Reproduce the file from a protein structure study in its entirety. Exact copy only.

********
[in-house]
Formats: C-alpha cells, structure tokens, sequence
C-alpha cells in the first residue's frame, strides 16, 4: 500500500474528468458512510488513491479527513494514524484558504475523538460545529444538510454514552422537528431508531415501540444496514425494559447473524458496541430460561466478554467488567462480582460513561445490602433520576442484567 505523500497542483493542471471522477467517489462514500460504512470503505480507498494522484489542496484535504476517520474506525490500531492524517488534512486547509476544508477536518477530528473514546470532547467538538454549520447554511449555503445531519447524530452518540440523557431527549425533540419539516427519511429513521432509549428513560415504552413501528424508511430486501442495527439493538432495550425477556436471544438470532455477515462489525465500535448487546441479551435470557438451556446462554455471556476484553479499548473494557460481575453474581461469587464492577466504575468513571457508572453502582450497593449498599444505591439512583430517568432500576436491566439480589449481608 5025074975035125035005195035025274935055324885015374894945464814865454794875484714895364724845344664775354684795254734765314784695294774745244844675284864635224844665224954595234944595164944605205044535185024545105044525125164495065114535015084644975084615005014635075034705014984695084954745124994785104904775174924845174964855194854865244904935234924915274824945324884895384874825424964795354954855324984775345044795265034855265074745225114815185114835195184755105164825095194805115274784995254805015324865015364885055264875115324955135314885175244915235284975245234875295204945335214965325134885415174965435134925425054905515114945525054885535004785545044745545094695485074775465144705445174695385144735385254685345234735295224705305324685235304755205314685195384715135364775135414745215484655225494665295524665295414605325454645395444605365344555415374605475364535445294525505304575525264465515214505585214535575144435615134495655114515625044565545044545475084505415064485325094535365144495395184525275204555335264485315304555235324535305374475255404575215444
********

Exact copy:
[in-house]
Formats: C-alpha cells, structure tokens, sequence
C-alpha cells in the first residue's frame, strides 16, 4: 500500500474528468458512510488513491479527513494514524484558504475523538460545529444538510454514552422537528431508531415501540444496514425494559447473524458496541430460561466478554467488567462480582460513561445490602433520576442484567 505523500497542483493542471471522477467517489462514500460504512470503505480507498494522484489542496484535504476517520474506525490500531492524517488534512486547509476544508477536518477530528473514546470532547467538538454549520447554511449555503445531519447524530452518540440523557431527549425533540419539516427519511429513521432509549428513560415504552413501528424508511430486501442495527439493538432495550425477556436471544438470532455477515462489525465500535448487546441479551435470557438451556446462554455471556476484553479499548473494557460481575453474581461469587464492577466504575468513571457508572453502582450497593449498599444505591439512583430517568432500576436491566439480589449481608 5025074975035125035005195035025274935055324885015374894945464814865454794875484714895364724845344664775354684795254734765314784695294774745244844675284864635224844665224954595234944595164944605205044535185024545105044525125164495065114535015084644975084615005014635075034705014984695084954745124994785104904775174924845174964855194854865244904935234924915274824945324884895384874825424964795354954855324984775345044795265034855265074745225114815185114835195184755105164825095194805115274784995254805015324865015364885055264875115324955135314885175244915235284975245234875295204945335214965325134885415174965435134925425054905515114945525054885535004785545044745545094695485074775465144705445174695385144735385254685345234735295224705305324685235304755205314685195384715135364775135414745215484655225494665295524665295414605325454645395444605365344555415374605475364535445294525505304575525264465515214505585214535575144435615134495655114515625044565545044545475084505415064485325094535365144495395184525275204555335264485315304555235324535305374475255404575215444